Etymology
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incurable (adj.)
mid-14c., from Old French incurable "not curable" (13c.), from Late Latin incurabilis "not curable," from in- "not" (see in- (1)) + curabilis "curable" (see curable). As a noun, "incurable person," from 1650s. Related: Incurably.
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irremediable (adj.)
"beyond remedy," mid-15c., from Late Latin irremediabilis "incurable," from assimilated form of in- "not, opposite of" (see in- (1)) + remediabilis "that may be healed, curable" (see remediable).
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cacoethes (n.)

"itch for doing something," 1560s, from Latinized form of Greek kakoēthēs "ill-habit, wickedness, itch for doing (something)," from kakos "bad" (from PIE root *kakka- "to defecate") + ēthē- "disposition, character" (see ethos). Most famously, in Juvenal's insanabile scribendi cacoethes "incurable passion for writing."

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certifiable (adj.)

1846, "capable of being declared as true," from certify + -able. Meaning "so deranged as to be certifiably insane" is recorded from 1870, from certify in the specific sense "officially declare (someone) to be insane" (1822). The certification was done by local officials, later medical officers, and often included a statement as to whether the person was harmless or dangerous, curable or incurable.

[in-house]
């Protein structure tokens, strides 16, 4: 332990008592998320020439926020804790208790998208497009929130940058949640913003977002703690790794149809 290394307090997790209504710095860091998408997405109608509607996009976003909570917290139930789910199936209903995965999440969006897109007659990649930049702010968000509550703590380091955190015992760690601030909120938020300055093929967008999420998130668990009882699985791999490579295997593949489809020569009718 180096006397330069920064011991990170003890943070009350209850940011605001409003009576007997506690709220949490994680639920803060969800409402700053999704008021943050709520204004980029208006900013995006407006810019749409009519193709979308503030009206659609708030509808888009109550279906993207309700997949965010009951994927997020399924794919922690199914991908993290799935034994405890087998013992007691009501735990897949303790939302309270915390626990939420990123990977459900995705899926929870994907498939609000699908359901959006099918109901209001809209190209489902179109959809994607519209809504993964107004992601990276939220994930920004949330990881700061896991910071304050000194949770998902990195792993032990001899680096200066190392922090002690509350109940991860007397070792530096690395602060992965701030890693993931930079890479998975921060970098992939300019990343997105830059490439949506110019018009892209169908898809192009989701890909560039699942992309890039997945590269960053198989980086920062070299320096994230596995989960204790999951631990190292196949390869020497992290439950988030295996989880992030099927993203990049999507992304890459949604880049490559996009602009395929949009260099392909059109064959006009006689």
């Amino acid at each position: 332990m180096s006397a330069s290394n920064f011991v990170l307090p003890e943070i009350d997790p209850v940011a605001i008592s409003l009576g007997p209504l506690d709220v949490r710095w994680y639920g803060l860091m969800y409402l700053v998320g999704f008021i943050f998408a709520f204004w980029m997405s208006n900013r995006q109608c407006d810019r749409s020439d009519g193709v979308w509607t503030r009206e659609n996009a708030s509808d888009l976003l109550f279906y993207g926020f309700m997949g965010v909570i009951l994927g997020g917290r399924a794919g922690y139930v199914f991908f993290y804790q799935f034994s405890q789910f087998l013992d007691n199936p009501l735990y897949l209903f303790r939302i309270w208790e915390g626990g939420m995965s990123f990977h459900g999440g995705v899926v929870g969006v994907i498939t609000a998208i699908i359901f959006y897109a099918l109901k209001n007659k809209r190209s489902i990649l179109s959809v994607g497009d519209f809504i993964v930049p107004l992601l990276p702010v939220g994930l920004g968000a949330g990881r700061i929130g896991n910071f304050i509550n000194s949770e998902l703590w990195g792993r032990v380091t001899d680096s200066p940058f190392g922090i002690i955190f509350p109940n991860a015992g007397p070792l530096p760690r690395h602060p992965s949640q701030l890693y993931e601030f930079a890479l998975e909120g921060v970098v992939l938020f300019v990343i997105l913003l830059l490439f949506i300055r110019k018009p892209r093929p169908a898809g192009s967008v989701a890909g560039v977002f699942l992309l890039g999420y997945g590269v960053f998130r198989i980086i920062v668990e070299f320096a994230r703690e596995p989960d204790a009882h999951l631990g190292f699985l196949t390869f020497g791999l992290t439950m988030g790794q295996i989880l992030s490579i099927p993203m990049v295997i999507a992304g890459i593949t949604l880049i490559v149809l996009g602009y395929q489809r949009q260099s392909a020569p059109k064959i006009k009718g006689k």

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incorrigible (adj.)
mid-14c., "incurable (of diseases, venom, etc.); extravagant (of expense); implacable (of hearts)," from Old French incorrigible "perfect, beyond rebuke or discipline" (14c.) or directly from Latin incorrigibilis "not to be corrected," from in- "not, opposite of" (see in- (1)) + corrigibilis, from corrigere "to correct," from com-, intensive prefix (see com-), + regere "to lead straight, rule" (from PIE root *reg- "move in a straight line," with derivatives meaning "to direct in a straight line," thus "to lead, rule"). From mid-15c. as "incapable of improvement" (of persons). Related: Incorrigibly. As a noun, from 1746.
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